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The New England Journal of MedicineTrial of Solanezumab in Preclinical Alzheimer’s Disease

Could the effectiveness of treatments targeting monomeric amyloid in Alzheimer’s disease patients be related to the stage of the disease at the time of intervention?

In an effort to further understanding of treatment options for preclinical Alzheimer’s disease, a recent phase 3 clinical trial examined the effectiveness of solanezumab, an antibody that targets monomeric amyloid.

Study Design:

  • Solanezumab was tested in a phase 3 trial involving individuals with preclinical Alzheimer’s disease.
  • The study included persons aged 65 to 85 with no cognitive impairment, scores of 25 or more on the Mini–Mental State Examination, and elevated brain amyloid levels detected through 18F-florbetapir PET.
  • 1,169 individuals were enrolled, with 578 in the solanezumab group and 591 in the placebo group.
  • Participants were randomized 1:1 to receive either up to 1,600 mg of solanezumab intravenously every 4 weeks or a placebo.
  • The primary endpoint was the change in the Preclinical Alzheimer Cognitive Composite (PACC) score over a period of 240 weeks.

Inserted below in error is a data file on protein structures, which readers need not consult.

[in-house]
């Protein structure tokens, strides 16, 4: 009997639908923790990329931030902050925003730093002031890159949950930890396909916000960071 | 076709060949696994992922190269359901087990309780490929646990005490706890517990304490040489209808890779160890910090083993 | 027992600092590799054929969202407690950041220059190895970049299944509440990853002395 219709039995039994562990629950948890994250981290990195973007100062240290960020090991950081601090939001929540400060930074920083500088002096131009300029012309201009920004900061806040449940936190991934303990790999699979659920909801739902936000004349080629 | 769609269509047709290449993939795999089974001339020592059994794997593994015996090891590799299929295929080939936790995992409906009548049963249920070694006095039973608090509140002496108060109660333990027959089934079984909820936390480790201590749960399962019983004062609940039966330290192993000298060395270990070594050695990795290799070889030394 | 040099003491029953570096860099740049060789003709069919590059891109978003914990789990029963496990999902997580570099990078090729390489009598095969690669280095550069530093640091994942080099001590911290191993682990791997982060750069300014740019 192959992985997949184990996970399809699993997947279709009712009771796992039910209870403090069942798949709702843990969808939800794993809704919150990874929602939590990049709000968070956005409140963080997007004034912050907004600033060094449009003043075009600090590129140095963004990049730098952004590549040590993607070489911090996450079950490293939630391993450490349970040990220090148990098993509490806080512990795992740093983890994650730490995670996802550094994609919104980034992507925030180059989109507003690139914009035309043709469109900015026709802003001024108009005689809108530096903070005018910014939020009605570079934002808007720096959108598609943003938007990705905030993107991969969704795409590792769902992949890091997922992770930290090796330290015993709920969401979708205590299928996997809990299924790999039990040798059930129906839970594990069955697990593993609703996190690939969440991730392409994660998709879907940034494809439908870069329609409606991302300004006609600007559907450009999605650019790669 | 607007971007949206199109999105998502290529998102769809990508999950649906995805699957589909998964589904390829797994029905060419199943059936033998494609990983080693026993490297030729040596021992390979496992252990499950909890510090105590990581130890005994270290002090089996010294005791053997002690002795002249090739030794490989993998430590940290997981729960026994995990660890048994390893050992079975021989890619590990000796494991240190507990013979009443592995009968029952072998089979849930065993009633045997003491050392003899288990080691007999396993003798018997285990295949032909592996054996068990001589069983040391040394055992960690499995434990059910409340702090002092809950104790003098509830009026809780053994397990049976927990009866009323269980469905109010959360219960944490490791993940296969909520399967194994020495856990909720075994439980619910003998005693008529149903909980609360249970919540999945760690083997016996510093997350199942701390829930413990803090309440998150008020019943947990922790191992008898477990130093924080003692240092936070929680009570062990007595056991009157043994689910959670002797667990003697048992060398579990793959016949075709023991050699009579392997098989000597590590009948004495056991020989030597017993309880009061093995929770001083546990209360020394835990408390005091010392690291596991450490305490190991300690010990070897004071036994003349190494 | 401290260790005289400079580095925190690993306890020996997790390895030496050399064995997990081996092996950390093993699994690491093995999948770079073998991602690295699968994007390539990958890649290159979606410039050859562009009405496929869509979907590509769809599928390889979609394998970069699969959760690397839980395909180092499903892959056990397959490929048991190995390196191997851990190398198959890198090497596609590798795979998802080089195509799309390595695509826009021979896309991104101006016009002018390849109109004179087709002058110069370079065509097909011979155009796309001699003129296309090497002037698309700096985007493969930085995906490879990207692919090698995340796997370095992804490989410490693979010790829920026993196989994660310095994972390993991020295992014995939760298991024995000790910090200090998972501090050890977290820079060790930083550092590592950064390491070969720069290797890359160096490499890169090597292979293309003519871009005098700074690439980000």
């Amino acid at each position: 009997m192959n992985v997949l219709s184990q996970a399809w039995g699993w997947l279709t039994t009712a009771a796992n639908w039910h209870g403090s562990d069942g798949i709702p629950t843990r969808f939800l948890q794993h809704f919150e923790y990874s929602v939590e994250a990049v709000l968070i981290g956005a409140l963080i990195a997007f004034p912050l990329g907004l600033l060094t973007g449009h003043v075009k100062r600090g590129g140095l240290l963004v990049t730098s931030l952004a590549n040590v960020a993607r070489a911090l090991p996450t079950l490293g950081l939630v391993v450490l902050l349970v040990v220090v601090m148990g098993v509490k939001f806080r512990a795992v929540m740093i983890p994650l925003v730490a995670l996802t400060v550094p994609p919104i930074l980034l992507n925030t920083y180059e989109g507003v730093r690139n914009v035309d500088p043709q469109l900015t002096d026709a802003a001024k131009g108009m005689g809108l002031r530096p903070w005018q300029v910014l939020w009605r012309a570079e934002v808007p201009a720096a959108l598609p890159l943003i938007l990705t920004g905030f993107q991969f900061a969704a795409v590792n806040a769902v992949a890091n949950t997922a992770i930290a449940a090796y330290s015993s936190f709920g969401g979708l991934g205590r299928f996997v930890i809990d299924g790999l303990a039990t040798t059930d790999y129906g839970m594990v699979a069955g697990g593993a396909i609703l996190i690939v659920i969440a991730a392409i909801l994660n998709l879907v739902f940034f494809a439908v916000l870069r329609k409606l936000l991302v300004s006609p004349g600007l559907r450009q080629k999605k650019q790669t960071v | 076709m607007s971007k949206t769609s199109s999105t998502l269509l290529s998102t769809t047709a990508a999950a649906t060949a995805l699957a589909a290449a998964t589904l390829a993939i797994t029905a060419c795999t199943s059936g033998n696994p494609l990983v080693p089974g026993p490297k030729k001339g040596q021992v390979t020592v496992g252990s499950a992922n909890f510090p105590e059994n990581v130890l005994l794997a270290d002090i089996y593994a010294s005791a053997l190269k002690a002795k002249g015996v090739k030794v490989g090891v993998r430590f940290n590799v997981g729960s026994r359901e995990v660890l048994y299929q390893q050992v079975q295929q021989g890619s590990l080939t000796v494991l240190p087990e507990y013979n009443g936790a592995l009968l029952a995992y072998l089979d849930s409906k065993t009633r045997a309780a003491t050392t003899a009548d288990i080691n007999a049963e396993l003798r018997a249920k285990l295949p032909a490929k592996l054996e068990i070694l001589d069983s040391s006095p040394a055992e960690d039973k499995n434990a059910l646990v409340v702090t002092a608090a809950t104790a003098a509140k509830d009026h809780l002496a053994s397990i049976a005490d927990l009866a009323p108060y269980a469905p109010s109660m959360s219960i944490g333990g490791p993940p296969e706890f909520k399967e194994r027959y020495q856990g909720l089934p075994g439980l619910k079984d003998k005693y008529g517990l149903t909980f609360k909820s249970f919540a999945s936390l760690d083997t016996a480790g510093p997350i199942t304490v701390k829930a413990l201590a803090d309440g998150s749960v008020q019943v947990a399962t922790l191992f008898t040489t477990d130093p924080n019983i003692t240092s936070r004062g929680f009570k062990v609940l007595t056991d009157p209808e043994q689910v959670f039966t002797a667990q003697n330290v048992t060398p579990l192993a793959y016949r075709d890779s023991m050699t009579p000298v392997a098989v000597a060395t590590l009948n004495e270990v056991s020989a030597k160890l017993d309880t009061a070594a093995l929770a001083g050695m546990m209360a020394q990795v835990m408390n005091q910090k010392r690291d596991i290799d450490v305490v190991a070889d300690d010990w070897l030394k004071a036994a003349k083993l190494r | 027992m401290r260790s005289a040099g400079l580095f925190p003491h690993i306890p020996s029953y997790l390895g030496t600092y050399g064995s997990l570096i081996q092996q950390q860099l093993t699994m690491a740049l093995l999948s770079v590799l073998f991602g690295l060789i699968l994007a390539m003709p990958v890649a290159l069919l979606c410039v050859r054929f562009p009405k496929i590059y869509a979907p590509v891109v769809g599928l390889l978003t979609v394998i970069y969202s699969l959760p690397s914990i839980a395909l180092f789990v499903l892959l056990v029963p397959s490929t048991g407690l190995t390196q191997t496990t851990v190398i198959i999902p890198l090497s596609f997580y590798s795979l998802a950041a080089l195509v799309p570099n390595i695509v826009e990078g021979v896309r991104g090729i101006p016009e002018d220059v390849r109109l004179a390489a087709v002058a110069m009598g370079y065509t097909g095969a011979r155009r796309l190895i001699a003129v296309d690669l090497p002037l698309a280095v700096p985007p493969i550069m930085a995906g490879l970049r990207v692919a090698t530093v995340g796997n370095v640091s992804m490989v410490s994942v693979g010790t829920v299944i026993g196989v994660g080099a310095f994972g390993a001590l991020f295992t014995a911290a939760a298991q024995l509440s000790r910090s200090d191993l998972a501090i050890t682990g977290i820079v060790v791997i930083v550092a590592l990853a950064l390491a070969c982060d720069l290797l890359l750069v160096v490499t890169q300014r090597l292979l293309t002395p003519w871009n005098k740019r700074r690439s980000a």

Key Findings:

  • The mean change in PACC score at 240 weeks was −1.43 in the solanezumab group and −1.13 in the placebo group.
  • Brain amyloid levels increased by a mean of 11.6 centiloids in the solanezumab group and 19.3 centiloids in the placebo group.
  • Amyloid-related imaging abnormalities with edema occurred in less than 1% of the participants in each group.
  • Amyloid-related imaging abnormalities with microhemorrhage or hemosiderosis occurred in 29.2% of the solanezumab group and 32.8% of the placebo group.


  • Solanezumab, which targets monomeric amyloid in persons with elevated brain amyloid levels, was not effective in slowing cognitive decline as compared with placebo over a period of 240 weeks in individuals with preclinical Alzheimer’s disease.

Neurology Further Reading

Did You Know?
Alzheimer’s disease affects around 6.2 million Americans aged 65 and older, as of 2021.

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